Man behind 'world's first gay country album' tours country nearly 50 years after first album release

Lavender Country
Posted at 7:25 PM, Mar 30, 2022
and last updated 2022-04-07 15:45:28-04

NASHVILLE, Tenn. (WTVF) — In his late 70s, one man has suddenly found himself touring the country playing songs he thought the world would never hear. Nearly 50 years after the release of his first album, he's just released a second, and he's now traveling Tennessee playing the music.

This is the story of a trailblazer, and the bold album that's his legacy.

What was country music in 1973? It was six weeks at number one for Conway Twitty, big hits for Loretta Lynn, three singles reaching number one for Merle Haggard.

In the midst of this country scene of '73, a very different country album was quietly released. It was an album called Lavender Country, an album self-titled after the band. The man behind the album is Patrick Haggerty.

"What was unique about it is it was the world's first gay country album," said Haggerty.

Growing up on a dairy farm in Washington, Haggerty's family knew he was gay, and they loved and accepted him. He said problems came later. He said when working for the Peace Corps, his sexuality was discovered.

"Next day I was on a plane to Washington DC to be processed out," said Haggerty. "It was that fast. That event changed my life."

When Haggerty began recording Lavender Country, it was a few years before the gay community found refuge in the late 70s disco scene. Haggerty's inspiration was music born in far quieter spaces.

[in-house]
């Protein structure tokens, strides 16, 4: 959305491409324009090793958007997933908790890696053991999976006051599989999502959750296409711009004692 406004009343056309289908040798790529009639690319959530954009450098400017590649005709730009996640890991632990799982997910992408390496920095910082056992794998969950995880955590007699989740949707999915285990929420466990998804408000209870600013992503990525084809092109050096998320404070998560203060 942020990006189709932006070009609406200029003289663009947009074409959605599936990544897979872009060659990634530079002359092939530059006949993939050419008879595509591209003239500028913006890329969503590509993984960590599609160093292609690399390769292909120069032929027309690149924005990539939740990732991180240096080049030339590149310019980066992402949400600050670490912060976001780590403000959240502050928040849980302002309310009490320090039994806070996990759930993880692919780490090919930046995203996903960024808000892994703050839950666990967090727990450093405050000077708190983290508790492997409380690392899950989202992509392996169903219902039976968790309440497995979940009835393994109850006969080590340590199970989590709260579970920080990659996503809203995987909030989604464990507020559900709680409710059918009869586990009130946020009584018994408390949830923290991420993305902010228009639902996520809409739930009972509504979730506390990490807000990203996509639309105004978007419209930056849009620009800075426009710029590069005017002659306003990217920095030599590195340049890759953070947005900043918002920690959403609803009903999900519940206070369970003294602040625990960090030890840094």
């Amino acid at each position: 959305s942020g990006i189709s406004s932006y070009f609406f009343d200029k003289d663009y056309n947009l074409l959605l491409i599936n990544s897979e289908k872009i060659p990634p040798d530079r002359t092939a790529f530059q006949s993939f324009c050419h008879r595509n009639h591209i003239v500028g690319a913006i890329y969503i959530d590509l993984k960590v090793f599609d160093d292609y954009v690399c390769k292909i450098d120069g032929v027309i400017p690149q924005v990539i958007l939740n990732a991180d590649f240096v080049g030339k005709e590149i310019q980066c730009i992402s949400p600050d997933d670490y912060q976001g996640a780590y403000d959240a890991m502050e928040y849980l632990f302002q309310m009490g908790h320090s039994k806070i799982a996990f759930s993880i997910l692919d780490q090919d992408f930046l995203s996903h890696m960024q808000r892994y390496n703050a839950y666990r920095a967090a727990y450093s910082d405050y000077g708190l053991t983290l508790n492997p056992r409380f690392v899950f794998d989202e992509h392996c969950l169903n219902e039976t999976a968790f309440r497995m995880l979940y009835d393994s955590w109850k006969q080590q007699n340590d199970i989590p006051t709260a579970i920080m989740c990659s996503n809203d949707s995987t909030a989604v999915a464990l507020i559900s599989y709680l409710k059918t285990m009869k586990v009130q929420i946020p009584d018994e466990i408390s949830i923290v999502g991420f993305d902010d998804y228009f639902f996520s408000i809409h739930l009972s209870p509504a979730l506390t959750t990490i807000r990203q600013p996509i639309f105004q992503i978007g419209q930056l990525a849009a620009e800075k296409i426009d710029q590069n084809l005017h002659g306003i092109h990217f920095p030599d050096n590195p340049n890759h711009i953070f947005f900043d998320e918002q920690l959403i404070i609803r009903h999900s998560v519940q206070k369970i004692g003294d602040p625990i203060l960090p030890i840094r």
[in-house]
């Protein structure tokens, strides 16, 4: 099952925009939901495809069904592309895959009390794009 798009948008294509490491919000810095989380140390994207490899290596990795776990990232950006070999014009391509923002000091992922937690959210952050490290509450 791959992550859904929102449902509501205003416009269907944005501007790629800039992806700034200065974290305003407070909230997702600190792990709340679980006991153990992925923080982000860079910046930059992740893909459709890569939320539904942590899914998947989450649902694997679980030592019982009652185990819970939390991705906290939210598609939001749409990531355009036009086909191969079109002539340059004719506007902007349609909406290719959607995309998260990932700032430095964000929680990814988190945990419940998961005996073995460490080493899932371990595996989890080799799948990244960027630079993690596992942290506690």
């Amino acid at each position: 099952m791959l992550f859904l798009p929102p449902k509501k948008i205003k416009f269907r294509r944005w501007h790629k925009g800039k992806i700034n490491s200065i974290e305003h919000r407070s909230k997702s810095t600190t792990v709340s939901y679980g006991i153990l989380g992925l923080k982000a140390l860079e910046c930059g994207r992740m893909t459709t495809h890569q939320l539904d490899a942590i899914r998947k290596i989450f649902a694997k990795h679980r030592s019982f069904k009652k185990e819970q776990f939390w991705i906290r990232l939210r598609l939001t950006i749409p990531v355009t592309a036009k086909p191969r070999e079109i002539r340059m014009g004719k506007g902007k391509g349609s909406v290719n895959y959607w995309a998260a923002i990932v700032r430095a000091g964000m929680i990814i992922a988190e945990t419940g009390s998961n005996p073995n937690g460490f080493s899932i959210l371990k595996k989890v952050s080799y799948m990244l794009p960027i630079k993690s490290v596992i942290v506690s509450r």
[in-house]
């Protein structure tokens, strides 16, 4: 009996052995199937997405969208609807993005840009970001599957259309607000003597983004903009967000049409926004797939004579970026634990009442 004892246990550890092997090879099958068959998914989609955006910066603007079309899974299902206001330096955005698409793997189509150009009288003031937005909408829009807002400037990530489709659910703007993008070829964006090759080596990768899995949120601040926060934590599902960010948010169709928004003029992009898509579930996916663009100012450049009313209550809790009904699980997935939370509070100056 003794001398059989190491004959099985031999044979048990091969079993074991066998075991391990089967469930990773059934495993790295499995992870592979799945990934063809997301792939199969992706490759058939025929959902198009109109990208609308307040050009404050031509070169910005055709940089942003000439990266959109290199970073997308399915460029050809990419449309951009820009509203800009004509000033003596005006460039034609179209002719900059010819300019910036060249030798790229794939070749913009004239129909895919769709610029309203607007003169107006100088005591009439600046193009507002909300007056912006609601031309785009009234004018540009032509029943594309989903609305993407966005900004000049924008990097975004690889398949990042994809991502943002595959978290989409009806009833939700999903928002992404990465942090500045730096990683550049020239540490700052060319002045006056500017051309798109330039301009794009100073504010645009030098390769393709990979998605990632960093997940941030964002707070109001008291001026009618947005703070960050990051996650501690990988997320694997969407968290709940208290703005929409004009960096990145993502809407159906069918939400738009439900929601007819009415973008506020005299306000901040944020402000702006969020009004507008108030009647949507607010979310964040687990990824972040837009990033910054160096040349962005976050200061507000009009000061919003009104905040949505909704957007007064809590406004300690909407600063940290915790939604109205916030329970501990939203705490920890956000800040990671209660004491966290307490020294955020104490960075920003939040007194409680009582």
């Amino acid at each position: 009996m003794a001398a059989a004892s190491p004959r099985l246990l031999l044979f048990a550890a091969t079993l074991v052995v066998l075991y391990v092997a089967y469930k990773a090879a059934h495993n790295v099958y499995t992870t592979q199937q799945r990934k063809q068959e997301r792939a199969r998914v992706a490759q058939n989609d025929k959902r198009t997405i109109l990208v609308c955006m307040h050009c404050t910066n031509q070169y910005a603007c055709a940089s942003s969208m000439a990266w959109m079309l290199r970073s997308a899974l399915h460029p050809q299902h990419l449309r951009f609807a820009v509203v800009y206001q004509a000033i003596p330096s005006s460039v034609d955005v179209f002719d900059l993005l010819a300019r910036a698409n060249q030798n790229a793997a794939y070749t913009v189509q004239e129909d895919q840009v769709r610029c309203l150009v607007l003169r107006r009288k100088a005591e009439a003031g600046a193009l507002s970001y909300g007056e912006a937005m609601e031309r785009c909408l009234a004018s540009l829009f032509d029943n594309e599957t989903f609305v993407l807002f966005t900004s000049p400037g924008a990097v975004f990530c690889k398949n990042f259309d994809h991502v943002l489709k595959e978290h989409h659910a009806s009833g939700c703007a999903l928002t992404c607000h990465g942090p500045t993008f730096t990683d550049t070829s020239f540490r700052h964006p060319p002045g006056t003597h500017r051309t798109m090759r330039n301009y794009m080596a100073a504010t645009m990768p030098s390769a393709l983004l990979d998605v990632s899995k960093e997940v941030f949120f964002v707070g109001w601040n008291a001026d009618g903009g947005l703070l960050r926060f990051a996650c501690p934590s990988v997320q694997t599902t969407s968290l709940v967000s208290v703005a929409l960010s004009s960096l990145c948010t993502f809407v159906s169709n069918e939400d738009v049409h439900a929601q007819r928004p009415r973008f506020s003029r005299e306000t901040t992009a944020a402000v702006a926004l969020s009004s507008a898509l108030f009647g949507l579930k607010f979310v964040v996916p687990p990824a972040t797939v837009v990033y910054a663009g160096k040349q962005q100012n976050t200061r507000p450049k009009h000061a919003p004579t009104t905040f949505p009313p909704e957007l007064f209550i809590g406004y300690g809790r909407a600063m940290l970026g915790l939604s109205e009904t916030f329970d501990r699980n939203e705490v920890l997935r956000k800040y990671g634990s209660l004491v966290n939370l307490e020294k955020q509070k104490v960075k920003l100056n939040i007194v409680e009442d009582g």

"I grew up in a rural environment in 1955 on a cow farm," he said. "What was in me was country."

The release of the album came just a few years after the Stonewall riots, and Haggerty was ready to make a statement.

"One of the basic principles of coming out was, 'don't shut up,'" he said.

"The very idea we'd have an actual out-gay artist on the radio at that time, it probably would have raised Nashville up like an earthquake!" laughed out country singer Ty Herndon. "What a brave, brave man."

"Everybody was shocked by it," Haggerty remembered. "It was outrageous."

Haggerty knew releasing Lavender Country would mean giving up on moving to Nashville and any ambition of ending up on the Hot Country Billboard chart.

"But I chose to come out," he said. "Lavender Country had no chance for commercial success and so it died."

Then in 2014, someone uploaded a song from Lavender Country to YouTube. Suddenly, a label offered to reissue the album.

"I didn't believe them until they sent me a $300 advance and the check was good!" laughed Haggerty.

Purple or lavender is often a color associated with spring and a fresh start. With his own new album on the way, Herndon wonders if it's a new day for gay artists in country.

"Today in country music, we have artists on the radio that have #1s that are LGBTQ, and I never thought I'd see that day," said Herndon.

"Now I have this hat of being the father of a new genre called gay country which is exploding," smiled Haggerty. "It's an incomprehensibly and astonishingly beautiful experience here at the end of my life."

Lavender Country's new album is called Blackberry Rose and was released last month, nearly 50 years after the first album's release.